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'Escaping nesters’ flock to Cooloola—here’s why

Your kids have flown the coop (finally) but you’re not moping around the house, poking your head into empty rooms. No way, you’re air punching! It’s your turn for adventure. It's time to pursue your travel dreams, explore new places and escape the nest too!

Well, we know just the place. Cooloola Recreation Area, Great Sandy National Park—so much more than that famous ‘sandy highway’ along the ocean beach—offers 'brag-worthy' adventures and dreamy nature escapes by the bucket load.

Speaking of buckets, we’ve pulled together a few of Cooloola’s lesser-known ‘must dos’ to add to your list. Tackle a new challenge or just soak up the peace and quiet in your own little patch of paradise. Just you, your partner (or a friend). Share your adventure with the birds, the odd kayaker or two and, possibly, a fisherman…

Two men rest on a jetty in the shade while fishing in the tree-lined river
Harrys day-use area | © Chris Whitelaw

Fishing, camping and birdwatching—all in one place

‘Fishing provides time to think, and reason not to’. At Poverty Point camping area, on the shores of Tin Can Inlet, you’ll have all the time in the world to fish (or think).

There’s easy water access for rooftop tinnies, kayaks and canoes—you’ll spend pleasant hours exploring the inlet, dangling a line and waiting in hope. At high tide you can cast from the beach, then at low tide, discover the remains of an old jetty from the area’s timber-cutting days.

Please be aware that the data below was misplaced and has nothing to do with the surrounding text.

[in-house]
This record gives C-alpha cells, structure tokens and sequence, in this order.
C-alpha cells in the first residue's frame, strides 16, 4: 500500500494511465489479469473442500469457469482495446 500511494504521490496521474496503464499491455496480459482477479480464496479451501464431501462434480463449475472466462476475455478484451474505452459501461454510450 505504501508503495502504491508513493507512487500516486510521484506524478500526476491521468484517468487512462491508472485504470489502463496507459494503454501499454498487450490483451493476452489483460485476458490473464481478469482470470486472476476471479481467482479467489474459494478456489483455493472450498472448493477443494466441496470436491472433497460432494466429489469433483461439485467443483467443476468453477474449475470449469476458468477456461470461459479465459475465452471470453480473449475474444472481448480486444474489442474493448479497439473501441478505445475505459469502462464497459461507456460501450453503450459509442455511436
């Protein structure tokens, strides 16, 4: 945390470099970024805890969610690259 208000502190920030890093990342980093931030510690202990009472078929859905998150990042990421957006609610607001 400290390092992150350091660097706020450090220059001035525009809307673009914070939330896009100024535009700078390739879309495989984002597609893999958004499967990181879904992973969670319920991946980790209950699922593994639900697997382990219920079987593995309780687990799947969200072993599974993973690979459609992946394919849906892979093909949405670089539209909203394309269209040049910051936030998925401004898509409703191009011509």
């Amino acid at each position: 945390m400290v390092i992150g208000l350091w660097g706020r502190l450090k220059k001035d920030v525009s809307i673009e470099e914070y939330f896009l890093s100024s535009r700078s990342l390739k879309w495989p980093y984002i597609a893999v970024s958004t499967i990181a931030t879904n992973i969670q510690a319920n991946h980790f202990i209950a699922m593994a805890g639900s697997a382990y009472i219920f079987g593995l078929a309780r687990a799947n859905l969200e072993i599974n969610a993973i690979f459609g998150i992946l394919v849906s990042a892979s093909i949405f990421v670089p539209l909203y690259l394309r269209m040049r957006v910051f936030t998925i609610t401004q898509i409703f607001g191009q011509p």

And remember, the fresher the bait the more appealing it is to fish! Don’t use imported, raw prawns from the supermarket as bait, as they may carry diseases which can get into our waterways and harm our prawn populations.

Surrounded by mangroves (take plenty of insect repellent!), your idyllic camp site will be the perfect place to sit with a cuppa and watch birds—pelicans gliding on the calm waters and shorebirds feeding on the sand flats.

You’ll need a 4WD to travel the rough, sandy Poverty Point Road 4WD track—take your time and stop to admire the wildflowers in the wet heaths along the way.

A white four-wheel-drive vehicle is parked in the shade of trees that line the shore with the blue ocean as a backdrop.
Poverty Point camping area | © Chris Whitelaw

Unwind among the eucalypts and discover a little slice of history

On the banks of the Upper Noosa River, in paperbark woodland fringed by river she oaks and tall eucalypts, you’ll find the perfect nature retreat. At Harrys camping area you’ll want to set up a couple of camping chairs, and catch up on that novel or magazine you’ve been wanting to read for weeks… How’s the serenity?

Your journey along Harrys Hut Road 4WD track takes you through scribbly gum woodlands and cool rainforest to reach this secluded camping area. Stop to stretch your legs on the Boronia walk, where you’ll be entranced by colourful displays of native boronias and banksia woodlands.